the said William, an annual rent of 205. payable out of the
lordship and manor of Clopton aforesaid in order to make
his portion equal to that of the other coheirs. 1

From this indenture it will be seen that the manors and
lordships which were inherited from the Princes of South
Wales descended to John Newport, the senior coheir of
the Burghs.

William Newport, of High Ercall, in the county of
Salop, Esq., the husband of Elizabeth de Burgh, was
Sheriff of Shropshire in 1 472-3. 2 Their son John New-
port was Sheriff of Shropshire in 1491, 1501, and 1511. 8

In the Pedigree of the Newport Family, drawn up in
1639, by Thomas Thompson, Esq., Lancaster Herald and
Deputy to Sir William le Neve Clarencieux King at Arms,
this John Newport is said to have brought a considerable
body of troops to the assistance of King Henry VII, in
1487, against Lambert Simnel, the Pretender to the
English Crown, and to have done good service at the
battle of Stoke, fought on the 16th of June, in which the
King was victorious, and the Earl of Lincoln slain.

On May 20, 1508, John Newporte, Lord of Travegarie
(Trefgarn) demises to David ap Owen, of Logh meyler,
Esq., a mill called Travegarie is mille, to which are
witnesses Thomas Leighton, Knight, John Lyngen,
Knight, and William Mytton, Esq. 4 John Newport, Esq.,
Lord of Trefgarie Owen, in the Lordship of Har'ford
(Haverford West) died in October, 1512, Thomas New-
port was his son and heir and 24 years of age and more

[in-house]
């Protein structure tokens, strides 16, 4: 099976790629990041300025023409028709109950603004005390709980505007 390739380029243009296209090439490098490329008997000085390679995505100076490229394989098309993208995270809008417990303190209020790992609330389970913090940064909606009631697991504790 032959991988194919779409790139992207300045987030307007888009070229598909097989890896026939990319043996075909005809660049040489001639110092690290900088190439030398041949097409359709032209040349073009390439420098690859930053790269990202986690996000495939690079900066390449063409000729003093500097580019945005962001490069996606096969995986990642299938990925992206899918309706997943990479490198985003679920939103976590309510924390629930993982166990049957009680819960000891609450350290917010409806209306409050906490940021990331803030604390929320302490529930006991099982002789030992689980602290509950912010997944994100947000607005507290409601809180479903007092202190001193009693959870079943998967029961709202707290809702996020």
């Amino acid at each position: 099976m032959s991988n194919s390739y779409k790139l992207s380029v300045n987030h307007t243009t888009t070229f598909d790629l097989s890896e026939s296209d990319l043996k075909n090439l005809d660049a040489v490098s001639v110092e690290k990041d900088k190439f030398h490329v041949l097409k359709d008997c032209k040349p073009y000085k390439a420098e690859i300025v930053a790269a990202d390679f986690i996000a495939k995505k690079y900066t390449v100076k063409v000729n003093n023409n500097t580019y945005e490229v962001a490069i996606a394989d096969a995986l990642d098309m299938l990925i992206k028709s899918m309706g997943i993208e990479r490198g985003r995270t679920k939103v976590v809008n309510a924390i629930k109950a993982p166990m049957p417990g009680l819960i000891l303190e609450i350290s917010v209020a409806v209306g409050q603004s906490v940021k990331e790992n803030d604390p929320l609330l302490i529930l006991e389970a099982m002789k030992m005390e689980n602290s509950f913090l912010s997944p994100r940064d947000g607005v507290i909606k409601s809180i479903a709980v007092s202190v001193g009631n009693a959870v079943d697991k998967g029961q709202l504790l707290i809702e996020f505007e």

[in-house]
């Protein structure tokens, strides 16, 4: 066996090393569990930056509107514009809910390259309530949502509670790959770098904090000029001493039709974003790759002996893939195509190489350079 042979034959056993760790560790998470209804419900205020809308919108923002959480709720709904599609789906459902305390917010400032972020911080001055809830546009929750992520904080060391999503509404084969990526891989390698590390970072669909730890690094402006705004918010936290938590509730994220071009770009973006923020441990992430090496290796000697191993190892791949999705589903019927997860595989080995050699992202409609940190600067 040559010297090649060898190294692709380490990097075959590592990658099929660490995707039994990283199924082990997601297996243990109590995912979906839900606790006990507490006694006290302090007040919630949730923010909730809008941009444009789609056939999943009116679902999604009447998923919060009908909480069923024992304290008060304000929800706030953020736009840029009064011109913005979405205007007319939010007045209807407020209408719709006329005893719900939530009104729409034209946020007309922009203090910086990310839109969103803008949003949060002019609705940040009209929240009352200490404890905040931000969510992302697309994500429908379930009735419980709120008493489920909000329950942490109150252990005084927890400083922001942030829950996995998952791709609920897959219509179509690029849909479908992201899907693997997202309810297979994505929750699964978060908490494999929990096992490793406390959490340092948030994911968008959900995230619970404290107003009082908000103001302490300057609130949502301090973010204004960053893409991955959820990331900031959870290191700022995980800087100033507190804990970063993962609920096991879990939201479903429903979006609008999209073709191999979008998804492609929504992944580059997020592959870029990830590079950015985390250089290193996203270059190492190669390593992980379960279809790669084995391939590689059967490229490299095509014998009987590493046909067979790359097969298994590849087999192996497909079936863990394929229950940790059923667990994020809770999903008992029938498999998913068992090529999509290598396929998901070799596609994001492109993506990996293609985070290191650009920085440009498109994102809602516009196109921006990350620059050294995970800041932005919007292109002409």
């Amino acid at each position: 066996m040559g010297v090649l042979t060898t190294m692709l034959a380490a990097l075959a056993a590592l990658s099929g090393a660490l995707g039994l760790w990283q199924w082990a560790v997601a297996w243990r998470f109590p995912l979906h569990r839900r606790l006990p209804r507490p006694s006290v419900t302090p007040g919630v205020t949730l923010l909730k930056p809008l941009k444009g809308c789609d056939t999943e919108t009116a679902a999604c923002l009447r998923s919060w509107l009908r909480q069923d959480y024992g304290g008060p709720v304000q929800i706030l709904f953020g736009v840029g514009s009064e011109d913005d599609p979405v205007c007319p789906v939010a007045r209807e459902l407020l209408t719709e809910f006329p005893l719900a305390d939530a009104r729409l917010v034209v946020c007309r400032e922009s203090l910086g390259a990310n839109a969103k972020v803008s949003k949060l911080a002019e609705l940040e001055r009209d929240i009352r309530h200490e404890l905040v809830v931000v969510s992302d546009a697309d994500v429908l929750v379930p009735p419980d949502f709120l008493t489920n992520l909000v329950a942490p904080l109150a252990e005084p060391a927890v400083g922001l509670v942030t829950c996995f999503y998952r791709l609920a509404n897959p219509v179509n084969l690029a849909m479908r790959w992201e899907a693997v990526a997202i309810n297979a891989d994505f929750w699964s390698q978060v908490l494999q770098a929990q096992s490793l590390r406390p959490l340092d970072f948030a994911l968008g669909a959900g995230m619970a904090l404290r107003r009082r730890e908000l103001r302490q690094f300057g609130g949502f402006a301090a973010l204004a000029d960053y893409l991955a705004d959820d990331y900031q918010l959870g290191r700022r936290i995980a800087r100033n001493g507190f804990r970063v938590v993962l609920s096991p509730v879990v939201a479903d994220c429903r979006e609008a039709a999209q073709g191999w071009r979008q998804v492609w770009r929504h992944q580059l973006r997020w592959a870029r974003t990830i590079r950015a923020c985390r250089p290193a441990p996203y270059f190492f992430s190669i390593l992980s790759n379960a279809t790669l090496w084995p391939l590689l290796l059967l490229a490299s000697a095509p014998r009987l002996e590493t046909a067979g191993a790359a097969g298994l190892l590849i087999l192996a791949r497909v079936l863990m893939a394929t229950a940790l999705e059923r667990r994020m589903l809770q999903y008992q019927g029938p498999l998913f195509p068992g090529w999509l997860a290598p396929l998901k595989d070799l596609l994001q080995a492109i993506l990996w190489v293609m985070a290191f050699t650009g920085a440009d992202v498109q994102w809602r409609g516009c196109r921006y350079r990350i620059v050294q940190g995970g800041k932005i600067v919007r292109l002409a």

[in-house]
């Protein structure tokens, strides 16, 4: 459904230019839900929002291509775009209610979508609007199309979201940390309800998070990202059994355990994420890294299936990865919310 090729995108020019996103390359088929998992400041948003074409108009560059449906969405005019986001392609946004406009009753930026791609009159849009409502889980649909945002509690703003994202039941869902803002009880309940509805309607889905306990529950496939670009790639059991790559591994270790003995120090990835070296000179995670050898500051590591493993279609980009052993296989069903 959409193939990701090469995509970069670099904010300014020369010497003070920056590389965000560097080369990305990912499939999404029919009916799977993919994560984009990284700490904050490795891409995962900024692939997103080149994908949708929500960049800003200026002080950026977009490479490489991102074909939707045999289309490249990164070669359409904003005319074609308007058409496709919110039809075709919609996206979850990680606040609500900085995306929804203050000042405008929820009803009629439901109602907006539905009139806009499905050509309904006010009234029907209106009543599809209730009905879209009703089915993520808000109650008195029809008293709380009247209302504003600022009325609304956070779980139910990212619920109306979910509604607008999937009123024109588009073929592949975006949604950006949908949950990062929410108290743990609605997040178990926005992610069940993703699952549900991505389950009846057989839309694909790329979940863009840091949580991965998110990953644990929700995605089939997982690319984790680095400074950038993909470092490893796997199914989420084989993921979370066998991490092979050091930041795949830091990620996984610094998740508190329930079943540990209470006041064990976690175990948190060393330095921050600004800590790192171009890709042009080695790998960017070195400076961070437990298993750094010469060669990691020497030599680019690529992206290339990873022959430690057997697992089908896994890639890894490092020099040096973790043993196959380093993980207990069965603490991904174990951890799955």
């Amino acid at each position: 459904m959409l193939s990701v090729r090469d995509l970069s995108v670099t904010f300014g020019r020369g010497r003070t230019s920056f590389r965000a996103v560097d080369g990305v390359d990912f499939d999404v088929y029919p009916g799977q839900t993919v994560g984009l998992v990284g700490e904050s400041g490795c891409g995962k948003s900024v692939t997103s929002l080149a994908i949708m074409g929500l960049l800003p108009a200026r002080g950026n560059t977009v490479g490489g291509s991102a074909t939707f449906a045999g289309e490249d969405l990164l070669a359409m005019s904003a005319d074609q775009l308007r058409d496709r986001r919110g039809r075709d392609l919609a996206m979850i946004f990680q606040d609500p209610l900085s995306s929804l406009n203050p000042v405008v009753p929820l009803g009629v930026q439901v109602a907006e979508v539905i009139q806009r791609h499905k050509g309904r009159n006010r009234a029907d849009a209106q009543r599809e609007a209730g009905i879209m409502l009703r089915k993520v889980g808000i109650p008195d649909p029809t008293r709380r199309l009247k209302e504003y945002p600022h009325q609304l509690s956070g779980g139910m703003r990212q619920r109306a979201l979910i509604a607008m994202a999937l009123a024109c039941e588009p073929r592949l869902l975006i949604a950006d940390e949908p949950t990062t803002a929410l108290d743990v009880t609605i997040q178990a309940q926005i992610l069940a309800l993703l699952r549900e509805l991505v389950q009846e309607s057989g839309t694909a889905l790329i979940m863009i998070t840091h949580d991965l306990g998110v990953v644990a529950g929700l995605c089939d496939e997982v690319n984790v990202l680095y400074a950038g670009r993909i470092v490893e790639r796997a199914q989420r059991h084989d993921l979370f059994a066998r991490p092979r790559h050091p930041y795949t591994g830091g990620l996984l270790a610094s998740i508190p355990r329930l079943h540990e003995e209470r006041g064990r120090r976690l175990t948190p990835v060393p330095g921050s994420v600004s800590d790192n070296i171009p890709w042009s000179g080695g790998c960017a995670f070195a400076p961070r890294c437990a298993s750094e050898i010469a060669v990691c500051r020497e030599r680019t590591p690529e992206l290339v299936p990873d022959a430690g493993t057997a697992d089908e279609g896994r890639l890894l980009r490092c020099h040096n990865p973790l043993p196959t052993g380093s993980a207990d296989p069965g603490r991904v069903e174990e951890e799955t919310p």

on April 12, 1513, the date of the Haverford Inquisition
post mortem. 5 The wife of John Newport and mother of

1 Hengwrt MSS. No. 119. 2 & 3 Blakeway's Sheriffs. 4 Newport Evidences (being
extracts from the Newport Deeds inter Blakeway MSS. in the Bodleian labrary at
Oxford). 6 Inq. p. m. 4 Hen. VIII, inter Newport Evidences. This Haverford inqui-
sition is not now to be found at the Record Office ; but the Salop and Warwickshire
inquisitions are both preserved there. In the Salop inquisition which was held on
Nov. 3, 1512, the age of Thomas is stated as being then twenty-one years and more
(Inq. 4 Hen. VIII, No. 198). In the Warwickshire inquisition, which was held at
Alcetur on April 26, 1514, his age is itated as twenty-two years and more (Inq. p. m.


his son Thomas was Alice, daughter of Sir Thomas
Swinnerton, Knight. 1

Thomas Newport, of High Ercall Esq., the son of John
and Alice, was Sheriff of Shropshire in 1542-3, and,
according to Blakeway, he was again appointed in Novem-
ber, 1549, to serve for the following year, 2 but he appears
to have died about that time. 3 He married Anne or
Agnes, daughter of Sir Robert Corbet, of Morton Corbet,
co. Salop, Knight, by whom he had a numerous family.